Boeing RC-135V/W Rivet Joint
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Information on the RC-135V/W Rivet Joint
The RC-135V/W Rivet Joint reconnaissance aircraft supports theater and national level consumers with near real time on-scene intelligence collection, analysis and dissemination capabilities.
The aircraft is an extensively modified C-135. The Rivet Joint's modifications are primarily related to its on-board sensor suite, which allows the mission crew to detect, identify and geolocate signals throughout the electromagnetic spectrum. The mission crew can then forward gathered information in a variety of formats to a wide range of consumers via Rivet Joint's extensive communications suite.
The interior seats 34 people, including the cockpit crew, electronic warfare officers, intelligence operators and in-flight maintenance technicians.
The Rivet Joint fleet is currently undergoing significant airframe, navigational and powerplant upgrades which include re-engining from the TF-33 to the CFM-56 engines used on the KC-135R and upgrade of the flight deck instrumentation and navigational systems to the AMP standard. The AMP standard includes conversion from analog readouts to a digital ?glass cockpit? configuration.
All Rivet Joint airframe and mission systems modifications are overseen by L-3 Communications (previously Raytheon), under the oversight of the Air Force Materiel Command.
The current RC-135 fleet is the latest iteration of modifications to this pool of ?135 aircraft going back to 1962. Initially employed by Strategic Air Command to satisfy nationally tasked intelligence collection requirements, the RC-135 fleet has also participated in every sizable armed conflict involving U.S. assets during its tenure. RC-135s were present supporting operations in Vietnam, the Mediterranean for Operation El Dorado Canyon, Grenada for Operation Urgent Fury, Panama for Operation Just Cause, and Southwest Asia for operations Desert Shield, Desert Storm, Enduring Freedom and Iraqi Freedom. RC-135s have maintained a constant presence in Southwest Asia since the early 1990s.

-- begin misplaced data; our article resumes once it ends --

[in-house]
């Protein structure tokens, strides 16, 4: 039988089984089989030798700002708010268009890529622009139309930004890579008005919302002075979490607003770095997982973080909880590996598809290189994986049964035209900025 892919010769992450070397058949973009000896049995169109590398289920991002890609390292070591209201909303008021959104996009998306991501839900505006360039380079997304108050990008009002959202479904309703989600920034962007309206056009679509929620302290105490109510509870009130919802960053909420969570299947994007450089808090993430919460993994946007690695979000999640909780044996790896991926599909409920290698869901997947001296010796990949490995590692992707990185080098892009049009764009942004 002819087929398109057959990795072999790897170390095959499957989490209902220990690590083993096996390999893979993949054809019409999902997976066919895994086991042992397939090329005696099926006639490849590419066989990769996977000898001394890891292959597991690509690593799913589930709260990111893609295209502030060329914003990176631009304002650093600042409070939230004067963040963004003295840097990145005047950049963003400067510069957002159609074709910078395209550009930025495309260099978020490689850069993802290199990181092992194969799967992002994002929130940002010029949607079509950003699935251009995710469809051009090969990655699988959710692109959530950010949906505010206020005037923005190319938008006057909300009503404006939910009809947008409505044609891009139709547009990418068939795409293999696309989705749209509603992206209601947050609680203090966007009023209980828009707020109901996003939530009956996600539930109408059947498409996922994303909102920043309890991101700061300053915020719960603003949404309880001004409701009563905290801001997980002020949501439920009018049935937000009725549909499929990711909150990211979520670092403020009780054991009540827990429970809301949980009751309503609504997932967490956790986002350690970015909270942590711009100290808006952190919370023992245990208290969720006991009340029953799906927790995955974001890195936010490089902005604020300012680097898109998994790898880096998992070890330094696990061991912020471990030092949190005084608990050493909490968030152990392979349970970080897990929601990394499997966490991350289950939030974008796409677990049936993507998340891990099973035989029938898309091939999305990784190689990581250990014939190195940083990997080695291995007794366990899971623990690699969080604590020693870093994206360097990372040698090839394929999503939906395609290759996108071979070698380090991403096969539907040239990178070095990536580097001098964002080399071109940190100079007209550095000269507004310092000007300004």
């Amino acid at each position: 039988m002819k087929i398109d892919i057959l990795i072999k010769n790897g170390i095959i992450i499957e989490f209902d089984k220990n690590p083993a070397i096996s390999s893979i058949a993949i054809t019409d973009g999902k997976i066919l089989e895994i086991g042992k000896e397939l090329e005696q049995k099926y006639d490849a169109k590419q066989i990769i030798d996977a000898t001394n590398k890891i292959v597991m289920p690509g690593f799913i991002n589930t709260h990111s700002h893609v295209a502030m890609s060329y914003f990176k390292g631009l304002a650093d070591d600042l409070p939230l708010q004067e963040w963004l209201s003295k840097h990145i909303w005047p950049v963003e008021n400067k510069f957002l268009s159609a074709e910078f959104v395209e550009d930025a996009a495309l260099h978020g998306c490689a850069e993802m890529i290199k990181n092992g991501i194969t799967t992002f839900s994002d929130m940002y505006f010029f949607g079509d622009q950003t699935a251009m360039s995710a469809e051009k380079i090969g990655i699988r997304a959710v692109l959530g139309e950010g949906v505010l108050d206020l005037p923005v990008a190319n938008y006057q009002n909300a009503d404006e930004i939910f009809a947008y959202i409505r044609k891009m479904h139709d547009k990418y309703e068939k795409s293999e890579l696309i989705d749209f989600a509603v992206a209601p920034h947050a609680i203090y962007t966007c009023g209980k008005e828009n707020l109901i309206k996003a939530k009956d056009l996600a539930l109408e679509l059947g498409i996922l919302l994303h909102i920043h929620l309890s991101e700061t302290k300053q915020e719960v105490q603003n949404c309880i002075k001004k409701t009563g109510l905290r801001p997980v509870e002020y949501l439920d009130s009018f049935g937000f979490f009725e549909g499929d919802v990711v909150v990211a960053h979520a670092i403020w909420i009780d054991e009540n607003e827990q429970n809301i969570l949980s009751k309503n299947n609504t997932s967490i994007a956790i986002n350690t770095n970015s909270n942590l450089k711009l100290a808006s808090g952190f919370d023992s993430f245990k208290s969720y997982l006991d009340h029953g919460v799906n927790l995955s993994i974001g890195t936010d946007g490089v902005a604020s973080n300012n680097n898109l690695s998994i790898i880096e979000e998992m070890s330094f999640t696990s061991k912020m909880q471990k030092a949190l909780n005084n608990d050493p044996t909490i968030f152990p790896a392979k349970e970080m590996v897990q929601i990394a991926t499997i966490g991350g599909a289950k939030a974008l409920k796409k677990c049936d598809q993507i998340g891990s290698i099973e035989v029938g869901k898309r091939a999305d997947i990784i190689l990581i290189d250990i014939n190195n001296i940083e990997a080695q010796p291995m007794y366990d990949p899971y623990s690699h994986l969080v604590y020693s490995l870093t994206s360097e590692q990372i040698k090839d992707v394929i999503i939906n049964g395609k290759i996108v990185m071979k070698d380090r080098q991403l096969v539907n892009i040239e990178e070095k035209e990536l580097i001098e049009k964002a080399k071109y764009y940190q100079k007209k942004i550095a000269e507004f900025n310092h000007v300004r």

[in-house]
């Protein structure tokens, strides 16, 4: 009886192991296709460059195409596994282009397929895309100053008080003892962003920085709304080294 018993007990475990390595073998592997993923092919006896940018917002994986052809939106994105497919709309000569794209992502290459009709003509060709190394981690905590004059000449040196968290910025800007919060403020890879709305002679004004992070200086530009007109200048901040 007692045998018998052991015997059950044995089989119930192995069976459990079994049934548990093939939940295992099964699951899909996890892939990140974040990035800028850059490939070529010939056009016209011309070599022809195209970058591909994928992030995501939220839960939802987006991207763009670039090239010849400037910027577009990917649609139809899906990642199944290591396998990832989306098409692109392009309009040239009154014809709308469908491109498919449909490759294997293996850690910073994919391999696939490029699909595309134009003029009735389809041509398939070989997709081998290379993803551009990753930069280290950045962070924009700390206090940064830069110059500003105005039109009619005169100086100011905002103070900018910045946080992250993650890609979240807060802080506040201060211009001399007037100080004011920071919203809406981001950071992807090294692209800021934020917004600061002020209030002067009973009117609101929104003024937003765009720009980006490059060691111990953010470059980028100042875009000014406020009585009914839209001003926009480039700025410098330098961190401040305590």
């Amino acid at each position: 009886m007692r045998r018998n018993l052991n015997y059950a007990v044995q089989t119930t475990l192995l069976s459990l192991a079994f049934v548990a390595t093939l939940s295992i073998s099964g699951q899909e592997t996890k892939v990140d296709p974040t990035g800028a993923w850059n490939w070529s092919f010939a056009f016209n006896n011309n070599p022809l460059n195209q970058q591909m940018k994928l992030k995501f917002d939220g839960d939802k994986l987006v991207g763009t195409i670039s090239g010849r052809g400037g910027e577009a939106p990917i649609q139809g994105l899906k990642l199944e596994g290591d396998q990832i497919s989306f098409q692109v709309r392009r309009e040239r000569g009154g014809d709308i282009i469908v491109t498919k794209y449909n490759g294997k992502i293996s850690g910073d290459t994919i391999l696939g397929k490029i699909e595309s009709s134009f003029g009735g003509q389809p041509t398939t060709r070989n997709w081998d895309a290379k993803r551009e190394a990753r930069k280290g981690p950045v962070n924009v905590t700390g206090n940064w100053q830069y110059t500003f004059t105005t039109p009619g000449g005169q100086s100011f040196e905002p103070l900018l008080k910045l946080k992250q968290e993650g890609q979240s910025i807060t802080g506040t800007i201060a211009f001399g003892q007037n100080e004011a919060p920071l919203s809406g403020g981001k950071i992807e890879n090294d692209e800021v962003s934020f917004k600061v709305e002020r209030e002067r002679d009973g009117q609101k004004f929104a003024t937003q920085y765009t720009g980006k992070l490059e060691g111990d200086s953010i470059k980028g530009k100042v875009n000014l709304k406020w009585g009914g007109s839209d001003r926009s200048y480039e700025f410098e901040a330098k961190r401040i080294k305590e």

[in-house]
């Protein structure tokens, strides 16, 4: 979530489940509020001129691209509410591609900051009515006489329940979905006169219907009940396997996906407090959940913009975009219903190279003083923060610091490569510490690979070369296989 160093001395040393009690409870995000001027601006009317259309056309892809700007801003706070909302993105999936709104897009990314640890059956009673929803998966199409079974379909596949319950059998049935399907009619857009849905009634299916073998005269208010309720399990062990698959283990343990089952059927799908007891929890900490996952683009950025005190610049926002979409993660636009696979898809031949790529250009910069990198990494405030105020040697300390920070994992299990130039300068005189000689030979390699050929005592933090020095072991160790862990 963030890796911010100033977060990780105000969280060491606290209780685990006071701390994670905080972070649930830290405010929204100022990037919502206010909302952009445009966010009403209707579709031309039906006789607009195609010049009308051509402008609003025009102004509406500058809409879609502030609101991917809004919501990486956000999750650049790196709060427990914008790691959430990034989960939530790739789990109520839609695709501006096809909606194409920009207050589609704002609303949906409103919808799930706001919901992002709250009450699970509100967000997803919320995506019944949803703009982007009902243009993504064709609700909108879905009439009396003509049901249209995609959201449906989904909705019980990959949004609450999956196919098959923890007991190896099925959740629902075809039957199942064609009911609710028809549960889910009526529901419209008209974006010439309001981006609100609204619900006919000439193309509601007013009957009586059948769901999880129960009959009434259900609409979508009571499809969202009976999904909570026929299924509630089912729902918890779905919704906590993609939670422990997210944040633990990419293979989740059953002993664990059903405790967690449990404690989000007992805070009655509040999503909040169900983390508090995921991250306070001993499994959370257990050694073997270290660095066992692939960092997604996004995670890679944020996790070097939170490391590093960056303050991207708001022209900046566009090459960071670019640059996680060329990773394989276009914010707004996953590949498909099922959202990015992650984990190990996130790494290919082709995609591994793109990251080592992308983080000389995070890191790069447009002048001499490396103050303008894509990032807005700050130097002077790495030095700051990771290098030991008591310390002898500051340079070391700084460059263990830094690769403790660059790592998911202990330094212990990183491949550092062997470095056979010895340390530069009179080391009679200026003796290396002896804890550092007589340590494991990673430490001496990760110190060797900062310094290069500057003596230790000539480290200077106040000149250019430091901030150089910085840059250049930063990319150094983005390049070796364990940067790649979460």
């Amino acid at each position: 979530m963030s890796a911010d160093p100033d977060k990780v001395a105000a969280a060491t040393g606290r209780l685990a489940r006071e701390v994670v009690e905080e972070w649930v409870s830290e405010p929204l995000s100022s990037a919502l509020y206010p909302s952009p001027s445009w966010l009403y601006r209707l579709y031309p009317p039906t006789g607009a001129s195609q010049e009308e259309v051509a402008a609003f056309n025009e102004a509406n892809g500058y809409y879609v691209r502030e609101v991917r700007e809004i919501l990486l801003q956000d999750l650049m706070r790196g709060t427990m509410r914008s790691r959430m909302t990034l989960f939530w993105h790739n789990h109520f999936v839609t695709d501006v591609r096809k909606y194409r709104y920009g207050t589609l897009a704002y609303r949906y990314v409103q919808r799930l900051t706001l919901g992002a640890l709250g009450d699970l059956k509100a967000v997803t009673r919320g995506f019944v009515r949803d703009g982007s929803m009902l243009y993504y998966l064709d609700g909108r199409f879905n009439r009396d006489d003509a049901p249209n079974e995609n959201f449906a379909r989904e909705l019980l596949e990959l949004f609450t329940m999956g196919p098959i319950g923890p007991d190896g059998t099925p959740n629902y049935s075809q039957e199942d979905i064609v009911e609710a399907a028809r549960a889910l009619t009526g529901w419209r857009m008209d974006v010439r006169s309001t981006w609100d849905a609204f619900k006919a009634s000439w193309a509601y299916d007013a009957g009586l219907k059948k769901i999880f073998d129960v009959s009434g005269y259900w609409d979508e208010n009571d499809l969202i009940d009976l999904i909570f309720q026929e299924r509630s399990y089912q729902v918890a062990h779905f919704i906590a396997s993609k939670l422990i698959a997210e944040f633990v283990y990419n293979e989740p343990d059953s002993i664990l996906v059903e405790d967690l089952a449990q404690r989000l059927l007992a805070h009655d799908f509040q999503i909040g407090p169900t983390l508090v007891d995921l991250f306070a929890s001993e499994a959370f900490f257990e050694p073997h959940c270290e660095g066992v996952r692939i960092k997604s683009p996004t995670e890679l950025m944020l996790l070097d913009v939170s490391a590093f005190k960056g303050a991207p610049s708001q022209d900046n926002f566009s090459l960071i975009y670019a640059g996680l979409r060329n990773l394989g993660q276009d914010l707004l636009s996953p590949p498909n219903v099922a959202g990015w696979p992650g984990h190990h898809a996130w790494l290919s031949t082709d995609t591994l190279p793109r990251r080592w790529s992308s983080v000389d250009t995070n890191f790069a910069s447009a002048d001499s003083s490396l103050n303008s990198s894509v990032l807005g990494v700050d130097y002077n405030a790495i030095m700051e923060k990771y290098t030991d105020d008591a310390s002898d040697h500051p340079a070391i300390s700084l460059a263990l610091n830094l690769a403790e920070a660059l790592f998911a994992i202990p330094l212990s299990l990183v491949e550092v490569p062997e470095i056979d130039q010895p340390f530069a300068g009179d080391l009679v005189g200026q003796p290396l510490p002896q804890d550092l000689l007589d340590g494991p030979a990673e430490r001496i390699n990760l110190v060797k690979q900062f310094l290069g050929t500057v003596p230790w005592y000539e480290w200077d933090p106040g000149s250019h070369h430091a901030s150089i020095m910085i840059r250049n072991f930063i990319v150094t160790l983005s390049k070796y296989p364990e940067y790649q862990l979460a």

All RC-135s are assigned to Air Combat Command. The RC-135 is permanently based at Offutt Air Force Base, Neb., and operated by the 55th Wing, using various forward deployment locations worldwide.
Primary Function: Reconnaissance
Contractor: L-3 Communications
Power Plant: Four CFM International F108-CF-201 high bypass turbofan engines
Thrust: 21,600 pounds each engine
Unrefueled Range: 3,900 miles (6,500 kilometers)
Length: 135 feet (41.1 meters)
Height: 42 feet (12.8 meters)
Maximum Takeoff Weight: 297,000 pounds (133,633 kilograms)
Wingspan: 131 feet (39.9 meters)
Speed: 500+ miles per hour (Mach.66)
Flight Crew: Five (augmented) - three pilots, two navigators
Mission flight crew: 21-27, depending on mission requirements, minimum consisting of three electronic warfare officers, 14 intelligence operators and four inflight/airborne maintenance technicians
Unit Cost: unavailable
Date Deployed: Initial RC-135 conversions from 1964-1968; V/W configurations, 1981
Inventory: Active force, 14; Reserve, 0; Guard, 0
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